Arianna: Absolutely, and it’s interesting you mentioned Jeff Bezos, because one of the things our media platform does is to bring together new role models for this new way of living and performing at your best. The day we launched, which was November thirtieth, our media platform had a piece by Jeff Bezos which was entitled Why My Sleeping Eight Hours a Night Is Good For Amazon Shareholders.
Arianna: We’re trying to make the connection between a CEO, an entrepreneur, anybody, frankly, taking care of themselves, and the kind of decisions they make. Because that’s really the value we bring to our businesses or to our jobs is our decision making. That’s degraded when we are running on empty; when we are running on fumes.
Dave: Right. Now, one of the studies that caught my attention, and I’ve, admittedly, especially when I was young and fat and stressed all the time, I definitely didn’t have good sleep hygiene. Probably because no one had invented the term. We didn’t know that. I was like “I would rather read something interesting than sleep, so I’ll just do that.”
Dave: Eventually, you never even remember what you read because you’re so tired. What I’ve found is that by making my body work better, I just naturally want less sleep. Like, I don’t need eight hours a night anymore.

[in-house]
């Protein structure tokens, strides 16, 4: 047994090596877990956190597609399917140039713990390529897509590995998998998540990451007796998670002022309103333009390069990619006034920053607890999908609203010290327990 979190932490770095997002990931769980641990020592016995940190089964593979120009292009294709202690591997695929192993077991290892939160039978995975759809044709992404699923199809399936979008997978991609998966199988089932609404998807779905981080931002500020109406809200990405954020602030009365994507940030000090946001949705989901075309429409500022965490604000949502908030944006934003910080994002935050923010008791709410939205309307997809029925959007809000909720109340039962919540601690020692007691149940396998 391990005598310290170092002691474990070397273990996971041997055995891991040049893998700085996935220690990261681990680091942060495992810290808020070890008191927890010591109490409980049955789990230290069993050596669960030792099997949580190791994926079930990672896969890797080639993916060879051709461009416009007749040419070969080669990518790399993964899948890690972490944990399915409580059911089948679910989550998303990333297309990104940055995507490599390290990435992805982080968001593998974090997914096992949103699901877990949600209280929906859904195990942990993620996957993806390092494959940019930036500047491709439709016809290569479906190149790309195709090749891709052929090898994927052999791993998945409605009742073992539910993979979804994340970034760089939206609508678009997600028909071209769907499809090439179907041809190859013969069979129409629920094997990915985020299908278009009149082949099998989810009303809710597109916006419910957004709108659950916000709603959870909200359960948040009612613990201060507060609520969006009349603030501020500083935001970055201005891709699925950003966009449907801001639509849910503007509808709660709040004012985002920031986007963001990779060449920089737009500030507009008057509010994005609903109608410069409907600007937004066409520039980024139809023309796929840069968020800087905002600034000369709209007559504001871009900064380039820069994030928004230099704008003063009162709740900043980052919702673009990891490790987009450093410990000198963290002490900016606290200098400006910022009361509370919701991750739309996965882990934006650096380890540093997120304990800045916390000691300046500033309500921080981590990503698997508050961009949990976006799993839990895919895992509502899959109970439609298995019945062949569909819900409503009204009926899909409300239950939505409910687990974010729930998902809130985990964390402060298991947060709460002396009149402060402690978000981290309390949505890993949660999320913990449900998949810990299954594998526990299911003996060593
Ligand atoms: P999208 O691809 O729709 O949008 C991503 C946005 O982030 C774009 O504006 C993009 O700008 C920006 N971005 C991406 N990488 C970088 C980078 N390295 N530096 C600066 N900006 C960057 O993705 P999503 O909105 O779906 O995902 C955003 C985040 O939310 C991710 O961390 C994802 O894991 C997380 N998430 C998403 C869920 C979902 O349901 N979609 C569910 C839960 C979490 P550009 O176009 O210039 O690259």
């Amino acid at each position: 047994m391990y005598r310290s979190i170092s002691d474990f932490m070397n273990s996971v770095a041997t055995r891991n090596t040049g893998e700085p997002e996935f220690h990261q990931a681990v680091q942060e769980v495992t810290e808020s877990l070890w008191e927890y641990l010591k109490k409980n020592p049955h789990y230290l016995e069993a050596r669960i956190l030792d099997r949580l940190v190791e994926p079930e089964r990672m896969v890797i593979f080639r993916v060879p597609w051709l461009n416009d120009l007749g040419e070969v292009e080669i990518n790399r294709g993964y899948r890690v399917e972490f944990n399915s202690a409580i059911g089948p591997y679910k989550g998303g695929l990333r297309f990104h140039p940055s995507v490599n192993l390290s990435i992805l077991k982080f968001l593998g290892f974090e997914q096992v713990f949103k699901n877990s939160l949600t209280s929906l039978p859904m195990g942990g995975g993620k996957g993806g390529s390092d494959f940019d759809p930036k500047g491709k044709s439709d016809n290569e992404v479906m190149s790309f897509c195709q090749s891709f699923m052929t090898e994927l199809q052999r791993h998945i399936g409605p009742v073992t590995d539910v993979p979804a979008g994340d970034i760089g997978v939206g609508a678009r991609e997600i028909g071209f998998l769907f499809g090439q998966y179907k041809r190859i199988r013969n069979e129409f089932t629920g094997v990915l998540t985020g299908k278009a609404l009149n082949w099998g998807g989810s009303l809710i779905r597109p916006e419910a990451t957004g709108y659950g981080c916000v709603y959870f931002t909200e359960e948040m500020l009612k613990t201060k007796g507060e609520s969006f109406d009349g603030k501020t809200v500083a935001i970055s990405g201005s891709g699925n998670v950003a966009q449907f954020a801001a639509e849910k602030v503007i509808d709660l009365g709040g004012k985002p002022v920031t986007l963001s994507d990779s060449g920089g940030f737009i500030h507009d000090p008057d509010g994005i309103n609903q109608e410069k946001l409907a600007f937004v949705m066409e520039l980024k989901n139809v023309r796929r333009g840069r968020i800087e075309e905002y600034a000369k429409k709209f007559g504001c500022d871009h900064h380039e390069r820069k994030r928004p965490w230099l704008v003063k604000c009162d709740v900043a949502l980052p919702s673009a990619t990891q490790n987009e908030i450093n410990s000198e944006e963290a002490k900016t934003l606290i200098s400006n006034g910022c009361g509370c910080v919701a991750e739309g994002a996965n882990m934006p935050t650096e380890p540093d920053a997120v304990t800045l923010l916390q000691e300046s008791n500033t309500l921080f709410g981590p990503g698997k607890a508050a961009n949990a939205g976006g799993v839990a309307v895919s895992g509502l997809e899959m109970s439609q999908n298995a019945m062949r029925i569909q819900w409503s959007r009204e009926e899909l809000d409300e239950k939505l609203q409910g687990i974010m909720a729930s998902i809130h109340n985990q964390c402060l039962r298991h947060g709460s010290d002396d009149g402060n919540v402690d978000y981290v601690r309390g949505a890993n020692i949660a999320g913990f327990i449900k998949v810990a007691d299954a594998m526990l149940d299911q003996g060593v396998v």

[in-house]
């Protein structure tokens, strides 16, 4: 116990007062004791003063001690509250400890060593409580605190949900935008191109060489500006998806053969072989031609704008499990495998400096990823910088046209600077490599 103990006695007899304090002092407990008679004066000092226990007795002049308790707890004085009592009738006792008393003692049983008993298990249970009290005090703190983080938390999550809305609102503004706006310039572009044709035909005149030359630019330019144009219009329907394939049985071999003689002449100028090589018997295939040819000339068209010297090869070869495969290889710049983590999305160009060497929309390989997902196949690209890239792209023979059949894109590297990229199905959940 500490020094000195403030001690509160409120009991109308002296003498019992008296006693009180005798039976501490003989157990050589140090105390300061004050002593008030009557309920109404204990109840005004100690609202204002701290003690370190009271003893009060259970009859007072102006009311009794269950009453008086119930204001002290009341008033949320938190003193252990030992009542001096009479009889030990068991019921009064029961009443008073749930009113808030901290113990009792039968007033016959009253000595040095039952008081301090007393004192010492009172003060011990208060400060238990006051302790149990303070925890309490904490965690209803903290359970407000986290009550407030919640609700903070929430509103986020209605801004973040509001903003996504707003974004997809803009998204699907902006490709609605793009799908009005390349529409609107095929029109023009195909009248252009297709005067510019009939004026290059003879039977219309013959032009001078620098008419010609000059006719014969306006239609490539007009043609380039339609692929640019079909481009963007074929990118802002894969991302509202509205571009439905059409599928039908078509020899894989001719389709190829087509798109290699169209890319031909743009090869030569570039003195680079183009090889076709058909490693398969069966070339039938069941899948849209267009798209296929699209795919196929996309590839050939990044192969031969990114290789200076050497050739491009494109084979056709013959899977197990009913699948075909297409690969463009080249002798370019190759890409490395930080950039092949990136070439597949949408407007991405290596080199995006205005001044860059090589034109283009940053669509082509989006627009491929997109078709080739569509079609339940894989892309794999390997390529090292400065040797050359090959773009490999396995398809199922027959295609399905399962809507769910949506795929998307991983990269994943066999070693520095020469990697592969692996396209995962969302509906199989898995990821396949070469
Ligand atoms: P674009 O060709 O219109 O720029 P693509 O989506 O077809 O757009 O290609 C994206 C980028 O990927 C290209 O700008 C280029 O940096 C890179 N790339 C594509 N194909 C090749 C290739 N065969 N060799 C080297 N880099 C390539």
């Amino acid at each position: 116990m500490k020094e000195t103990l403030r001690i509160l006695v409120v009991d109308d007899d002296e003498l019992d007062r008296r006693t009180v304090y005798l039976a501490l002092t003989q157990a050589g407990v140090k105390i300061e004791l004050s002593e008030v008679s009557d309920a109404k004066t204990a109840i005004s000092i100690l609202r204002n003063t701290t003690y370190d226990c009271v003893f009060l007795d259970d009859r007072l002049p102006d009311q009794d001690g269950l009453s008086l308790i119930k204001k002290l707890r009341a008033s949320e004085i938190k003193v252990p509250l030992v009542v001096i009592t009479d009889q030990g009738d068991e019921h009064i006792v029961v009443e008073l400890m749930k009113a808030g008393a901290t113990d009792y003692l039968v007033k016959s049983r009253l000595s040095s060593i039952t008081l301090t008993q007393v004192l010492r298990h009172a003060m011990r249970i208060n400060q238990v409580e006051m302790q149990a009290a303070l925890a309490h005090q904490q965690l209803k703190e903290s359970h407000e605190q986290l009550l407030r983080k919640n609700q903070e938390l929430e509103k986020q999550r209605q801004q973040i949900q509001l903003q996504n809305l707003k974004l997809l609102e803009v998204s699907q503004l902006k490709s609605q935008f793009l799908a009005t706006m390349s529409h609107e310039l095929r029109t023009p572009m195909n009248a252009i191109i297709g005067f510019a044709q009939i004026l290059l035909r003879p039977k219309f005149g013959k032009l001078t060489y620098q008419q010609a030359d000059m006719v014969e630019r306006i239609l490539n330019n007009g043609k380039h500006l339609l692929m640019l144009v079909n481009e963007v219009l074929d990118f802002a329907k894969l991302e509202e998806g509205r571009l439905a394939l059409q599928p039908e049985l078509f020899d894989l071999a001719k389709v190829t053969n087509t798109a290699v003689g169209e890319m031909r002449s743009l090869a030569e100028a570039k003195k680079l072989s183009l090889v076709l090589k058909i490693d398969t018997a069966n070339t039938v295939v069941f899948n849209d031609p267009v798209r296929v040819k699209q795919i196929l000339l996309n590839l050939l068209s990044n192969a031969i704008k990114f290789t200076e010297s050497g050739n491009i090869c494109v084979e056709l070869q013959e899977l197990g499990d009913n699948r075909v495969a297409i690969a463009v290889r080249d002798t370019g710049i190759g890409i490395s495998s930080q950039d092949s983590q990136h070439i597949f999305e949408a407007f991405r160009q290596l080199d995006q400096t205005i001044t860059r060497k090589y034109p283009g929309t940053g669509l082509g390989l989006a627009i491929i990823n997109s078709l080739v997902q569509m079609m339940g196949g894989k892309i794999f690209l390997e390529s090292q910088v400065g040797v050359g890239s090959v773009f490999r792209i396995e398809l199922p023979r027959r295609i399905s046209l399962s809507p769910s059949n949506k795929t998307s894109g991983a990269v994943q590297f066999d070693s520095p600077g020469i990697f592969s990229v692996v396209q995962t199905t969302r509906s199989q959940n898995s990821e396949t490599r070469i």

Arianna: Well, you may be somebody who has a genetic mutation. You see, about one and a half percent of the population has a genetic mutation. You can test yourself for it, I have the test that you can do in my book. If you have a genetic mutation, then you can get four or five hours and feel great. If I get four or five hours I feel lousy.
It doesn’t matter how much I exercise or-
Dave: That’s [inaudible 00:09:50] very well-
Arianna: How well I eat.
Arianna: The science is completely unequivocal. If you have a genetic mutation, great. If you don’t have a genetic mutation, you need somewhere between seven to nine hours. You may need seven, somebody else may need nine, but that’s really the conclusion of all sleep science. Most people don’t even know what it’s like to operate at optimum level.
Dave: Oh, yeah, that’s totally true.